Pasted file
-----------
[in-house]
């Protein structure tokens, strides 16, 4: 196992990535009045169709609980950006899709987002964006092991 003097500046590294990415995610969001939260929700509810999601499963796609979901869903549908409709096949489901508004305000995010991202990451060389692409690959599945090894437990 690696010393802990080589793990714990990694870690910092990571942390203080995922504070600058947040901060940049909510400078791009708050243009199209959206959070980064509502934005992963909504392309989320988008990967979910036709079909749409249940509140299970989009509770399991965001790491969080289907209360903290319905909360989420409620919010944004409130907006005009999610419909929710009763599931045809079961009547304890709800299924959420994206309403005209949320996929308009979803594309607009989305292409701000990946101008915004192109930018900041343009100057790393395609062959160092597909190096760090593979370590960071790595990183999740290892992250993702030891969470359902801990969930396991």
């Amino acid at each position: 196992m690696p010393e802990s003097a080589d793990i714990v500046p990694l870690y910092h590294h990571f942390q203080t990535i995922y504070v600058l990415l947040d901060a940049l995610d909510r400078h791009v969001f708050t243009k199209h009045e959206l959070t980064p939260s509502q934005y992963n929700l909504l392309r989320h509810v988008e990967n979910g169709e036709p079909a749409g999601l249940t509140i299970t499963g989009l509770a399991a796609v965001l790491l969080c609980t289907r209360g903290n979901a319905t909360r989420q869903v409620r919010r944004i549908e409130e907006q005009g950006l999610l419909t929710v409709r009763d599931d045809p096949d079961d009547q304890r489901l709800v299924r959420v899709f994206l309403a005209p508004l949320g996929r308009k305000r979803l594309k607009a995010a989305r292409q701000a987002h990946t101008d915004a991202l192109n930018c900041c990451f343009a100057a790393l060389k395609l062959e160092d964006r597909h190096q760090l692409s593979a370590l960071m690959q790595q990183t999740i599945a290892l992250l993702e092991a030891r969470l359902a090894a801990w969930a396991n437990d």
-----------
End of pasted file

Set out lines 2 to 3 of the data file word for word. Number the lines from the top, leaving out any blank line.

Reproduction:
């Protein structure tokens, strides 16, 4: 196992990535009045169709609980950006899709987002964006092991 003097500046590294990415995610969001939260929700509810999601499963796609979901869903549908409709096949489901508004305000995010991202990451060389692409690959599945090894437990 690696010393802990080589793990714990990694870690910092990571942390203080995922504070600058947040901060940049909510400078791009708050243009199209959206959070980064509502934005992963909504392309989320988008990967979910036709079909749409249940509140299970989009509770399991965001790491969080289907209360903290319905909360989420409620919010944004409130907006005009999610419909929710009763599931045809079961009547304890709800299924959420994206309403005209949320996929308009979803594309607009989305292409701000990946101008915004192109930018900041343009100057790393395609062959160092597909190096760090593979370590960071790595990183999740290892992250993702030891969470359902801990969930396991």
């Amino acid at each position: 196992m690696p010393e802990s003097a080589d793990i714990v500046p990694l870690y910092h590294h990571f942390q203080t990535i995922y504070v600058l990415l947040d901060a940049l995610d909510r400078h791009v969001f708050t243009k199209h009045e959206l959070t980064p939260s509502q934005y992963n929700l909504l392309r989320h509810v988008e990967n979910g169709e036709p079909a749409g999601l249940t509140i299970t499963g989009l509770a399991a796609v965001l790491l969080c609980t289907r209360g903290n979901a319905t909360r989420q869903v409620r919010r944004i549908e409130e907006q005009g950006l999610l419909t929710v409709r009763d599931d045809p096949d079961d009547q304890r489901l709800v299924r959420v899709f994206l309403a005209p508004l949320g996929r308009k305000r979803l594309k607009a995010a989305r292409q701000a987002h990946t101008d915004a991202l192109n930018c900041c990451f343009a100057a790393l060389k395609l062959e160092d964006r597909h190096q760090l692409s593979a370590l960071m690959q790595q990183t999740i599945a290892l992250l993702e092991a030891r969470l359902a090894a801990w969930a396991n437990d």